Rear seat space appears poor at first glance, but is not that bad, thanks to the good headroom and high-mounted seats that increase leg space. The rear seat is split 50:50 on the Climbing model (the Trekking has a bench seat). Strangely, the rear seat cushion does not tip forward: the backrests merely fold down to rest on top of the cushion, so load space is not outstanding. Nevertheless, with help from the high roofline, a utility space figure of 832 dm3 is achieved, identical to larger hatchbacks such as the Nissan Micra and Opel Corsa.

The interior can be a noisy place, but this only manifests at higher speeds due to the hard-working engine, with wind noise contributing. Road noise is subdued, even with the chunky Pirelli “Winter” tyres. An excursion into some fairly steepsloped vineyards around Stellenbosch showed that the Climbing is up to the job. So effortless is the transition to all-wheel drive that it is a pity there is no indication on the facia to inform one of when the rear wheels are helping out. The tyres provided excellent grip, too. Descending was also fussfree, with engine braking doing most of the work. There’s respectable ground clearance (165 mm at the front and 225mm under the rear diff), a good approach angle of 29 degrees, and an even better 45- degree departure angle.

Occasionally on muddy slopes we found that a front wheel would lose all its grip, forcing a slightly different direction of approach to be tried to get going again, there being no limited slip facility in the diffs.

We noted that the windscreen wipers were rather noisy. The rear wiper is automatically activated when reversing if the front wipers are operational.

Top speed is rather pedestrian at 141 km/h. This means that most freeway driving is done using a firmly planted right foot, leaving little in reserve for overtaking, and taking a toll on fuel consumption. We recorded an overall fuel index figure of 8,1 litres/100 km, but sustained high speed driving will adversely affect this figure. With the small fuel tank of 30 litres, a severely limited range (less than 400 km) can be expected.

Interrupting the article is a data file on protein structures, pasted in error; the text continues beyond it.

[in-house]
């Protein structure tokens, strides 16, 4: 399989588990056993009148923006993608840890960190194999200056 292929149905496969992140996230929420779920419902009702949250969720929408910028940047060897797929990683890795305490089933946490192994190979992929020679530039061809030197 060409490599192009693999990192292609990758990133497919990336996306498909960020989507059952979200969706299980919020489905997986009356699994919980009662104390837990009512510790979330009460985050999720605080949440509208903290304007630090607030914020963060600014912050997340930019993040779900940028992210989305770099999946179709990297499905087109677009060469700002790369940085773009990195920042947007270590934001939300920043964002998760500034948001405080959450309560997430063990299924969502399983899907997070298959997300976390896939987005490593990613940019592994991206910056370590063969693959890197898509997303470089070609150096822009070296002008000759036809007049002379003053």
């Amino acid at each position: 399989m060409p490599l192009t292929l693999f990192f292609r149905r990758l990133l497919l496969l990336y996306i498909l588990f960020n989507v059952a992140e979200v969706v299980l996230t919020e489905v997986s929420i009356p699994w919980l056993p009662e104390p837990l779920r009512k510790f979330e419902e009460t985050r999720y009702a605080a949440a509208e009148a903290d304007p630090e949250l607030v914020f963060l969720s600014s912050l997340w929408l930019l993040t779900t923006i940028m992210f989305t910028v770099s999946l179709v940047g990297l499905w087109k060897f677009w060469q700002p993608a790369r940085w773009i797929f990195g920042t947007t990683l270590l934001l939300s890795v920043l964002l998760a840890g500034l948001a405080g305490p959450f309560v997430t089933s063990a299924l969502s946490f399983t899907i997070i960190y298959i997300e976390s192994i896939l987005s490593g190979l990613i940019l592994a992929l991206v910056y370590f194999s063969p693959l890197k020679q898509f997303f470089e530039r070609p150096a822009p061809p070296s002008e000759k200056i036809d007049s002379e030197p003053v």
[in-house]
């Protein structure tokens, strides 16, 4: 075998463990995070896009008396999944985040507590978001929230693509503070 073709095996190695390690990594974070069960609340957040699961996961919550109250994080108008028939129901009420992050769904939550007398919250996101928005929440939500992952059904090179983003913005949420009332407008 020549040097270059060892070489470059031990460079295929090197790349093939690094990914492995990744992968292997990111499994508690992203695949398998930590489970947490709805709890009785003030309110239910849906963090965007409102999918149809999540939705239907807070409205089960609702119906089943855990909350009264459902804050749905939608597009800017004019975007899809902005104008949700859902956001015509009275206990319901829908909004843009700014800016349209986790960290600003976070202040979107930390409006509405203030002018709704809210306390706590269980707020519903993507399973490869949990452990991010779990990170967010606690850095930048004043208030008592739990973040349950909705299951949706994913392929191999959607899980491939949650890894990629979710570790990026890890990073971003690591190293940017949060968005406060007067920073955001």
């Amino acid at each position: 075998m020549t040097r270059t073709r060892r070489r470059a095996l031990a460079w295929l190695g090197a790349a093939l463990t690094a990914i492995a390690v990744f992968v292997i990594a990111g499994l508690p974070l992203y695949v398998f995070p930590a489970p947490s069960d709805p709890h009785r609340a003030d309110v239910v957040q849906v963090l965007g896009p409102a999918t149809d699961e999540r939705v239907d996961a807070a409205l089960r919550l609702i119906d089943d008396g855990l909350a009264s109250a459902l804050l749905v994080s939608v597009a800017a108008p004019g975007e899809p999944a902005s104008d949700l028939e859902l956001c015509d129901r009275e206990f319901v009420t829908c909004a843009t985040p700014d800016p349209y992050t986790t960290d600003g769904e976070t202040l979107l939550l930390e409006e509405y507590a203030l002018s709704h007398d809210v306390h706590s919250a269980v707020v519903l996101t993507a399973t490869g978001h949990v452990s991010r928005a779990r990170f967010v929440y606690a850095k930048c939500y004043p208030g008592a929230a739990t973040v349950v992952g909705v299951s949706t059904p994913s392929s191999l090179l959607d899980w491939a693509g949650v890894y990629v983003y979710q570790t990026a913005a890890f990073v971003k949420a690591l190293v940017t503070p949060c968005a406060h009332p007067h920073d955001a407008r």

Ride is above par for such a small vehicle. Suspension travel is good, with spring and damper rates well chosen for a firm but absorbent ride. Handling is cheeky, and even with a high driving position the Fiat can be chucked around with enough feedback from the electrically powered steering to allow corrections to be geared in before trouble arrives. The electric steering includes Fiat’s “city” switchable mode, which increases power assistance at crawling speeds for ultra-light parking manoeuvres.

Test summary

While the need for such a vehicle may be questioned, it is a winner simply from the looks and fun factor approach. With thousands of off-road opportunities and the added status of owning a 4x4 in South Africa, many punters will say “Why not?” The Panda’s main problem is that its small size says “city car” while the four-wheel drive says “country”. And to travel into the country you generally need more power and space...

We suspect most Pandas will be destined to remain in captivity, caged into inner-city gridlock, but we trust that some will find the chance to escape to the cleaner air of the wilds.